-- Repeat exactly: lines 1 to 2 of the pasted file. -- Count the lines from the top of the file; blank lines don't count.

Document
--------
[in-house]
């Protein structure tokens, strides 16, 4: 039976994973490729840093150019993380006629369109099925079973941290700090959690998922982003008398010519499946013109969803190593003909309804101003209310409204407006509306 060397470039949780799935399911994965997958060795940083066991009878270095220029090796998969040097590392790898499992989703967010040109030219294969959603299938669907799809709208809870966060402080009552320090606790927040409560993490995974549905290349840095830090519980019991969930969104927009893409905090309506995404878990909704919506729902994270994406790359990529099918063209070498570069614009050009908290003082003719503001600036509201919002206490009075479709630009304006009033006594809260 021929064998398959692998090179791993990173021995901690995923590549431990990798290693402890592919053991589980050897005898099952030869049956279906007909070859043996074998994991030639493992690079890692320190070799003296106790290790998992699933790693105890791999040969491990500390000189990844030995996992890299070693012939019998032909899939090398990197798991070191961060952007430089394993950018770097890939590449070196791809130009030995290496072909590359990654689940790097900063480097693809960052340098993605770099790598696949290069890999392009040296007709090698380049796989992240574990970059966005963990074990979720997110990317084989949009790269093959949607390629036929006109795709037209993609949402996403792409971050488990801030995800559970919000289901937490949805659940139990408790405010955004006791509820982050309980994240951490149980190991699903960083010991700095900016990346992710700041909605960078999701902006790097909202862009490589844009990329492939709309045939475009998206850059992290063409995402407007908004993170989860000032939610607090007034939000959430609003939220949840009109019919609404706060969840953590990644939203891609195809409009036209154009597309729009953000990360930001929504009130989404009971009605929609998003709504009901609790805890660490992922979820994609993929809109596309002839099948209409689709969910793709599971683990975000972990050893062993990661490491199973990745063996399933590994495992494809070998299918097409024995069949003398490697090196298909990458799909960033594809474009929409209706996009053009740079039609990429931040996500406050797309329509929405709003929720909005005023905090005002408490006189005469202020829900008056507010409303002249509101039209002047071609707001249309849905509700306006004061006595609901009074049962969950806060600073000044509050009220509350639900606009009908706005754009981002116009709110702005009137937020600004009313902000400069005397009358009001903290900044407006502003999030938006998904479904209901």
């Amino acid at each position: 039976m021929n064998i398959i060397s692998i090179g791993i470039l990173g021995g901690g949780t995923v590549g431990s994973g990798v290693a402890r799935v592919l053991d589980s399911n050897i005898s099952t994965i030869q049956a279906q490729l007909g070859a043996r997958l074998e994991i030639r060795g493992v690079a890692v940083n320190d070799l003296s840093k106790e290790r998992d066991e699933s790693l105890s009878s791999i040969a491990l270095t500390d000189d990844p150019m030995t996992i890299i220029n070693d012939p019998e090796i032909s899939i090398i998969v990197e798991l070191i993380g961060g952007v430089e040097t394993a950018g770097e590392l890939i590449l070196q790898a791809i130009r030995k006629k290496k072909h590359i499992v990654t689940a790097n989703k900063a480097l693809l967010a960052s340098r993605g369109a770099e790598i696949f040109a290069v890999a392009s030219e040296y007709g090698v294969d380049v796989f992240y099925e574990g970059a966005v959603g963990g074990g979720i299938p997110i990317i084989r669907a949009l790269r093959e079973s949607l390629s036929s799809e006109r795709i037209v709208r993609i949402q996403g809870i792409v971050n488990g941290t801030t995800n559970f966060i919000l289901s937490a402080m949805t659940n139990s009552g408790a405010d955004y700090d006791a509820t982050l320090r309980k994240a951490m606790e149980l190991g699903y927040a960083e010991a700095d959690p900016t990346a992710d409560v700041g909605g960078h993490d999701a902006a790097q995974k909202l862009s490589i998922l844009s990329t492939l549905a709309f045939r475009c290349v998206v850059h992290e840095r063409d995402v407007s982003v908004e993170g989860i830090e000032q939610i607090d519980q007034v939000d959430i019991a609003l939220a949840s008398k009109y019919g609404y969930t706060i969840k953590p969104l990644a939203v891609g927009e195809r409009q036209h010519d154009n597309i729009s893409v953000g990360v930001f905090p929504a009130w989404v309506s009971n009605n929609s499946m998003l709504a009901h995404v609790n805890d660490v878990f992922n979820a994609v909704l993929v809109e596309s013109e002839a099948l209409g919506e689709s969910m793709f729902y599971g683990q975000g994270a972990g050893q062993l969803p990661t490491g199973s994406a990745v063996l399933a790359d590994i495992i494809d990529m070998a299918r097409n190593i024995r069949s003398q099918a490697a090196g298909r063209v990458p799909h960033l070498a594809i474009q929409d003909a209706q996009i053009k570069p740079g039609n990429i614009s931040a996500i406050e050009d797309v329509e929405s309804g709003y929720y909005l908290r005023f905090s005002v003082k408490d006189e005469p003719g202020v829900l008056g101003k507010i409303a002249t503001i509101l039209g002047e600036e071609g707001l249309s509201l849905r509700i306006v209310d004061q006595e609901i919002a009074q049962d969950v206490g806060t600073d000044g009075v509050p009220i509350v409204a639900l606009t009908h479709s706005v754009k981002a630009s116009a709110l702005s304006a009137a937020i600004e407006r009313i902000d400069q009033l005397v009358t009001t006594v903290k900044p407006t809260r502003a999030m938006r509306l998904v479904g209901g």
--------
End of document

[in-house]
């Protein structure tokens, strides 16, 4: 039976994973490729840093150019993380006629369109099925079973941290700090959690998922982003008398010519499946013109969803190593003909309804101003209310409204407006509306 060397470039949780799935399911994965997958060795940083066991009878270095220029090796998969040097590392790898499992989703967010040109030219294969959603299938669907799809709208809870966060402080009552320090606790927040409560993490995974549905290349840095830090519980019991969930969104927009893409905090309506995404878990909704919506729902994270994406790359990529099918063209070498570069614009050009908290003082003719503001600036509201919002206490009075479709630009304006009033006594809260 021929064998398959692998090179791993990173021995901690995923590549431990990798290693402890592919053991589980050897005898099952030869049956279906007909070859043996074998994991030639493992690079890692320190070799003296106790290790998992699933790693105890791999040969491990500390000189990844030995996992890299070693012939019998032909899939090398990197798991070191961060952007430089394993950018770097890939590449070196791809130009030995290496072909590359990654689940790097900063480097693809960052340098993605770099790598696949290069890999392009040296007709090698380049796989992240574990970059966005963990074990979720997110990317084989949009790269093959949607390629036929006109795709037209993609949402996403792409971050488990801030995800559970919000289901937490949805659940139990408790405010955004006791509820982050309980994240951490149980190991699903960083010991700095900016990346992710700041909605960078999701902006790097909202862009490589844009990329492939709309045939475009998206850059992290063409995402407007908004993170989860000032939610607090007034939000959430609003939220949840009109019919609404706060969840953590990644939203891609195809409009036209154009597309729009953000990360930001929504009130989404009971009605929609998003709504009901609790805890660490992922979820994609993929809109596309002839099948209409689709969910793709599971683990975000972990050893062993990661490491199973990745063996399933590994495992494809070998299918097409024995069949003398490697090196298909990458799909960033594809474009929409209706996009053009740079039609990429931040996500406050797309329509929405709003929720909005005023905090005002408490006189005469202020829900008056507010409303002249509101039209002047071609707001249309849905509700306006004061006595609901009074049962969950806060600073000044509050009220509350639900606009009908706005754009981002116009709110702005009137937020600004009313902000400069005397009358009001903290900044407006502003999030938006998904479904209901």